Individuals can use this option to pay current and back taxes. Businesses can use this option only for paying back taxes (current quarter federal tax deposits must be paid using EFTPS – see above). This option may make sense for smaller payments or balances due, but it should probably be considered an option of last resort.
How it works: Go to https://www.irs.gov/payments/pay-your-taxes-by-debit-or-credit-card, choose one of the IRS’s three independent payment processors, then provide the payment amount, your card information and other data. The processor sends the money to the IRS (and will collect a fee from you in return).
- There are substantial fees associated with each credit card transaction. The processor takes between 1.96% and 1.99% of the payment, with the minimum fee between $2.50 and $2.69, depending on the processor.
- While the fees associated with a debit card transaction are much smaller (between $2 and $3.95 per payment), using the Direct Pay method above doesn’t involve a third party and costs nothing.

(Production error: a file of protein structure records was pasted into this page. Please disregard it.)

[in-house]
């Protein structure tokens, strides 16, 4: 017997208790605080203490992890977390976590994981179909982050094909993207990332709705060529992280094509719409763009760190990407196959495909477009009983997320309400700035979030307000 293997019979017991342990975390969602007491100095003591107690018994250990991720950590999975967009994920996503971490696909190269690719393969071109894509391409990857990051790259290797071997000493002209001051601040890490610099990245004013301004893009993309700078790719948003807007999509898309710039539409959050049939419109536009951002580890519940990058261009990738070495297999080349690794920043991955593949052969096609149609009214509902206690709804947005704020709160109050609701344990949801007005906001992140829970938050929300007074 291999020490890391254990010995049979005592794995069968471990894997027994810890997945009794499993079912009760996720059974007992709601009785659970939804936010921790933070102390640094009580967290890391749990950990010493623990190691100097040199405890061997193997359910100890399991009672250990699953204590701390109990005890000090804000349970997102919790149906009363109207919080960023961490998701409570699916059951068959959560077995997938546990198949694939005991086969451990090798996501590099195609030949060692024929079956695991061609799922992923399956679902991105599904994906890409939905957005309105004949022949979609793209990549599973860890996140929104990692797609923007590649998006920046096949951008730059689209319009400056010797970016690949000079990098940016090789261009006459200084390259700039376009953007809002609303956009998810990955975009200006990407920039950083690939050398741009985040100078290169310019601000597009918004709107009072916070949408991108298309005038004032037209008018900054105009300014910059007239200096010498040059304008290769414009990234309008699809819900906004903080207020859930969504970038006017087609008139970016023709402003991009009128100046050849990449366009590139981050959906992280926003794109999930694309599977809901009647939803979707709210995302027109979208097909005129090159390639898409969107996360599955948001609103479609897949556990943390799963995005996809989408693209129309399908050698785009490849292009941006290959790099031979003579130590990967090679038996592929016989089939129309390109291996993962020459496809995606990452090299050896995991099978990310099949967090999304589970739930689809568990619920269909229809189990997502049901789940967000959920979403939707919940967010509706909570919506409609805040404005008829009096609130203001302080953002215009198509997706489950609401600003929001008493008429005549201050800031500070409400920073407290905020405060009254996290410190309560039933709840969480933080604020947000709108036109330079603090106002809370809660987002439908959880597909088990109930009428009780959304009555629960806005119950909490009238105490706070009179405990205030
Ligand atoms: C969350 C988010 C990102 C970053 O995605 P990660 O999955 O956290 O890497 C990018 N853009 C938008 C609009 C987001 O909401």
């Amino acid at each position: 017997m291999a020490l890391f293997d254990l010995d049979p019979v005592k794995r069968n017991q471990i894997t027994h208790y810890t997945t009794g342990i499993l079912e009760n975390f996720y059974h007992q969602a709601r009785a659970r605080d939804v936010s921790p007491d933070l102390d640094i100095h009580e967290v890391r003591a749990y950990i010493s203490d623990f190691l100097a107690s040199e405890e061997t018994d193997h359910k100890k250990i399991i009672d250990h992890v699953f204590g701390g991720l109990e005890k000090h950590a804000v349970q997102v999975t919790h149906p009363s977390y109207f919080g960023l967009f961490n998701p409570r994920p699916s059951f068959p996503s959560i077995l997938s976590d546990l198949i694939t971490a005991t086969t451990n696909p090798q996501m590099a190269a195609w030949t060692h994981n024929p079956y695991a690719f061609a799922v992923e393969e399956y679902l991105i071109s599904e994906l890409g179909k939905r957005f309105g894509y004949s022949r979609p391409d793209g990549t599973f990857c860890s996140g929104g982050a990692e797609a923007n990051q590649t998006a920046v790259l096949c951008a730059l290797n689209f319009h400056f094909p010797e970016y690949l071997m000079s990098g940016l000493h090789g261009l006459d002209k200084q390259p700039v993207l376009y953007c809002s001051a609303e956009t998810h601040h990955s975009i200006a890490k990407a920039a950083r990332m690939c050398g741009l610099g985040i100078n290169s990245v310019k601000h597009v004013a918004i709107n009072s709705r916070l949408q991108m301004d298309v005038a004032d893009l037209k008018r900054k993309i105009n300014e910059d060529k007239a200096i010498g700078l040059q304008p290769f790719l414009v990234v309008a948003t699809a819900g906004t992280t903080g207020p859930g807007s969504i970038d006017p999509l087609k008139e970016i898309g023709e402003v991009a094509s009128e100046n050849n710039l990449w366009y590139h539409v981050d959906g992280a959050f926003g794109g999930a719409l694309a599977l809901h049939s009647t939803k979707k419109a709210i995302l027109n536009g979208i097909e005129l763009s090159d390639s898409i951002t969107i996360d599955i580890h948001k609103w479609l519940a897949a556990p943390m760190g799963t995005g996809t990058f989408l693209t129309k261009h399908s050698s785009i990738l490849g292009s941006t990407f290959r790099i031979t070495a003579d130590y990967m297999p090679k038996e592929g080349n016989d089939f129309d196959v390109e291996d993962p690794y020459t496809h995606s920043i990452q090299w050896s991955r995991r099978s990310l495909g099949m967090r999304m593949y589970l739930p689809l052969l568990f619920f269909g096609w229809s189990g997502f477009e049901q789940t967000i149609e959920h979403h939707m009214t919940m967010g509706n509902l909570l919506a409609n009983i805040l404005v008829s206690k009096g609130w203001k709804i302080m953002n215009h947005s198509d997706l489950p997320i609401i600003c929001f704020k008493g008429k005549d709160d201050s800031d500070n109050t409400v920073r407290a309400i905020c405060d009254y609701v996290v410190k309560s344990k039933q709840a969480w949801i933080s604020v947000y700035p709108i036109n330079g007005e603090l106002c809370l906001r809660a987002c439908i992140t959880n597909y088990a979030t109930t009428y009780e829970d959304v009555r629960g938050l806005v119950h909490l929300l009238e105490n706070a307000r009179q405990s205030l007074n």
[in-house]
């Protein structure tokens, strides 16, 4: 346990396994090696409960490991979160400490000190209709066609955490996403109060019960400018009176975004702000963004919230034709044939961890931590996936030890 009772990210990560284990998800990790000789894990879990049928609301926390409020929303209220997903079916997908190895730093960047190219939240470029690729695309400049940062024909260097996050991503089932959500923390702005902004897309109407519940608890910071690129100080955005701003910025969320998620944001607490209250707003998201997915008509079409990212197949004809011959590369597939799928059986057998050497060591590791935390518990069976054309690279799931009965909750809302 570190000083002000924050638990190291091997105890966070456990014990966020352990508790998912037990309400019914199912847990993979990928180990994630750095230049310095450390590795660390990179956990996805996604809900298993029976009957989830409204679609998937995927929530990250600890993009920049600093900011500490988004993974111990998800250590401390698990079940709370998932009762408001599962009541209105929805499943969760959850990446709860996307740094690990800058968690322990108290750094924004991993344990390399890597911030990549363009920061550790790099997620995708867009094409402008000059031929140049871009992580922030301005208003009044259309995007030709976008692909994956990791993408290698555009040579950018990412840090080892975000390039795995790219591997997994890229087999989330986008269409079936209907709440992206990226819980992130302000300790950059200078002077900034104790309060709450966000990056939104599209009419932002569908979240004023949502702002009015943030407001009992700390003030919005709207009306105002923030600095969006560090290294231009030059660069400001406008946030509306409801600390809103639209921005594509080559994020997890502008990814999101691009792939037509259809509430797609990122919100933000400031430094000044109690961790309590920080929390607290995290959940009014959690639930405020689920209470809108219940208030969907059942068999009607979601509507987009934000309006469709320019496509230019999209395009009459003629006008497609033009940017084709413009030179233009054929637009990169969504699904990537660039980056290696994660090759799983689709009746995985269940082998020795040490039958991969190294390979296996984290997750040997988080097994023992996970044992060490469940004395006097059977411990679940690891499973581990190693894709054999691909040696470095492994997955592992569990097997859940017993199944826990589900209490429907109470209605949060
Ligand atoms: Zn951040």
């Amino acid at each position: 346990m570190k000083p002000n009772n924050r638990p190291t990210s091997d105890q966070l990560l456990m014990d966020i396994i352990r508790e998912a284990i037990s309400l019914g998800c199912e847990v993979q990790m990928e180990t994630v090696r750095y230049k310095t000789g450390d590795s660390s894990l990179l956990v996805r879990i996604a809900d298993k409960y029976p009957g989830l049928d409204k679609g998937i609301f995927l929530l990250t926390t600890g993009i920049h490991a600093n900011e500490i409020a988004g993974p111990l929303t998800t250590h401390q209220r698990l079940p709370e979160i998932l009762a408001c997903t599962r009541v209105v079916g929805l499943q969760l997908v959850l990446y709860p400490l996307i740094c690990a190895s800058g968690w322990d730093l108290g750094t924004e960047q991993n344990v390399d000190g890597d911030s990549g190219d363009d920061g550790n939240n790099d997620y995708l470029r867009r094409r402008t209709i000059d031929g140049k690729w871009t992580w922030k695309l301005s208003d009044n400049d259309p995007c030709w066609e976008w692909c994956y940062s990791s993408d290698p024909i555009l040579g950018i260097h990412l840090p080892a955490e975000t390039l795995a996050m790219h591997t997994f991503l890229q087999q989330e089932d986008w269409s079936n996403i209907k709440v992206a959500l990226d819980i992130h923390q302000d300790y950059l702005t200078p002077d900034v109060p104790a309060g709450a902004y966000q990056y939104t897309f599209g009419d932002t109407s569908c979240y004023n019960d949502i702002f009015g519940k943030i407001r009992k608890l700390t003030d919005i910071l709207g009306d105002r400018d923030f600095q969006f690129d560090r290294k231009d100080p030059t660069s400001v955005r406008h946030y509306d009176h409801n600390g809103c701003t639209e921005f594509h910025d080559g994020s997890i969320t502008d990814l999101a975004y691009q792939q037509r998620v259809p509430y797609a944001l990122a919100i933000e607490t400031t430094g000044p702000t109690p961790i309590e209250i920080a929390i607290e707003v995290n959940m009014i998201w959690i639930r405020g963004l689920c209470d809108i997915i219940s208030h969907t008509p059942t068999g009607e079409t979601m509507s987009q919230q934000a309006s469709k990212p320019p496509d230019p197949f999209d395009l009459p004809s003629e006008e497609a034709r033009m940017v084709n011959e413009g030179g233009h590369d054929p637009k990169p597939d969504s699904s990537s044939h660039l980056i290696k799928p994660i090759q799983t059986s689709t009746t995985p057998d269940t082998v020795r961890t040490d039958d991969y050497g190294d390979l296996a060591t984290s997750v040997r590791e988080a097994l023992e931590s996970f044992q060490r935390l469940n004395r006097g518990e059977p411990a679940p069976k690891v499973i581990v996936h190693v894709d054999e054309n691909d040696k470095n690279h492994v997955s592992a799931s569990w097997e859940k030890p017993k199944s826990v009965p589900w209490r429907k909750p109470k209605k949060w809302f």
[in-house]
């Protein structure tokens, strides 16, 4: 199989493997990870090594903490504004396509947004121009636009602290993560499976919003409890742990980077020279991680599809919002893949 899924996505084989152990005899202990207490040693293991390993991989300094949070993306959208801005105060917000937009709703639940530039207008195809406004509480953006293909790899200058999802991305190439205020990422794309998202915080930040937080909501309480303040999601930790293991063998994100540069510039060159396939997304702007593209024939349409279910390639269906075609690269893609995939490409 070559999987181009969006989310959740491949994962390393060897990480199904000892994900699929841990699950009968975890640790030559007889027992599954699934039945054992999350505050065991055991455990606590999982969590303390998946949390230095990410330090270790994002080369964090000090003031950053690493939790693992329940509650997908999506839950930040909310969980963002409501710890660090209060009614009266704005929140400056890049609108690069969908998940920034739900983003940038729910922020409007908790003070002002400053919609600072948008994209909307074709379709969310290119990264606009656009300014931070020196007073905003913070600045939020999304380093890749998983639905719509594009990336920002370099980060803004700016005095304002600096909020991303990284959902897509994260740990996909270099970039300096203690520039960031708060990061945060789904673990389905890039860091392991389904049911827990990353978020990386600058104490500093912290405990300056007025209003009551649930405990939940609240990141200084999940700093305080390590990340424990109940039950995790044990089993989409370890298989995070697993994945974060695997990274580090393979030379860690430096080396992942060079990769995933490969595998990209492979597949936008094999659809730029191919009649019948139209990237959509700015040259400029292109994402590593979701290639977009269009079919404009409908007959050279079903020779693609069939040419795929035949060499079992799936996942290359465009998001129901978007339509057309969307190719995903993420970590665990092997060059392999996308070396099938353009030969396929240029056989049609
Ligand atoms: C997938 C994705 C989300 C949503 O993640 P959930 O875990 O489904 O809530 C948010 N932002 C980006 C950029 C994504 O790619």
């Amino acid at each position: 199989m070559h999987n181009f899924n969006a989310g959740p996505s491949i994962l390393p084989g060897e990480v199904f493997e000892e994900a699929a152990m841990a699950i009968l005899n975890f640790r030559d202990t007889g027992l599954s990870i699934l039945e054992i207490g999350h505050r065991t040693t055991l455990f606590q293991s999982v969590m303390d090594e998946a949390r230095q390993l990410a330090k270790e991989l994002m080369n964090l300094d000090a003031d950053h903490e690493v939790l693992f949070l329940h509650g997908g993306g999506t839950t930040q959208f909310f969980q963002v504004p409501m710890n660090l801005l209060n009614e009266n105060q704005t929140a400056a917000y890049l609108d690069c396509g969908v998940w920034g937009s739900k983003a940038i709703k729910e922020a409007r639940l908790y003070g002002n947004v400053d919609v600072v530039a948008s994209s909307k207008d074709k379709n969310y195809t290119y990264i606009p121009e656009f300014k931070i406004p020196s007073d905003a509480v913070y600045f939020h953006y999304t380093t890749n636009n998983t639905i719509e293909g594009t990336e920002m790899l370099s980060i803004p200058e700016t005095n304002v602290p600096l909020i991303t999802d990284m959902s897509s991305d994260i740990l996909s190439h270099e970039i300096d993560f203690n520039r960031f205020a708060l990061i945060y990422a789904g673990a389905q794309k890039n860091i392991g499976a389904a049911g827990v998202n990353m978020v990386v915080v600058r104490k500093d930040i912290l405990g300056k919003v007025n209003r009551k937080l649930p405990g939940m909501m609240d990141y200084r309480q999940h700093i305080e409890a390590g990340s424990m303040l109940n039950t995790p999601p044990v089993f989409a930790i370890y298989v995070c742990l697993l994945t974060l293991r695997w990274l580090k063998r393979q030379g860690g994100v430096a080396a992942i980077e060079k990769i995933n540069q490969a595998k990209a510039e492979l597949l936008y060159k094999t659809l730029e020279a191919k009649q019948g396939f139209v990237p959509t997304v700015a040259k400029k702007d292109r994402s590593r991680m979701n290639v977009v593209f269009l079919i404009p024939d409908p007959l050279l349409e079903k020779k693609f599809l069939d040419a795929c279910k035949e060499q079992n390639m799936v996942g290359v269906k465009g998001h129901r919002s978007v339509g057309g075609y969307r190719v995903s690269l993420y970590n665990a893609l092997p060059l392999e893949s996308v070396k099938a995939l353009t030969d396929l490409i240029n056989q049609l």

- Involving a third party – the credit card processor – in the transaction can add unnecessary complications. One of our clients made a credit card payment that was not received by the IRS. She communicated with the credit card processor for about two months before she was finally able to resolve the issue.
Processing Times and Transcripts
After making a payment, we are frequently asked, “when will we see the payments reflected?” The answer depends on how the payment was made. Payments through EFTPS will be reflected quicker than payments made by check. Given the backlog and staffing shortages at the IRS, processing times for opening mail and cashing checks have increased substantially. Payments made by EFTPS show up on a transcript within a week or so. Prior to the pandemic, payments by certified funds would routinely take 30 days or so to process and appear on a transcript. Since the pandemic, it’s taking considerably longer. And, regular checks take substantially longer than certified funds to be reflected on the transcripts.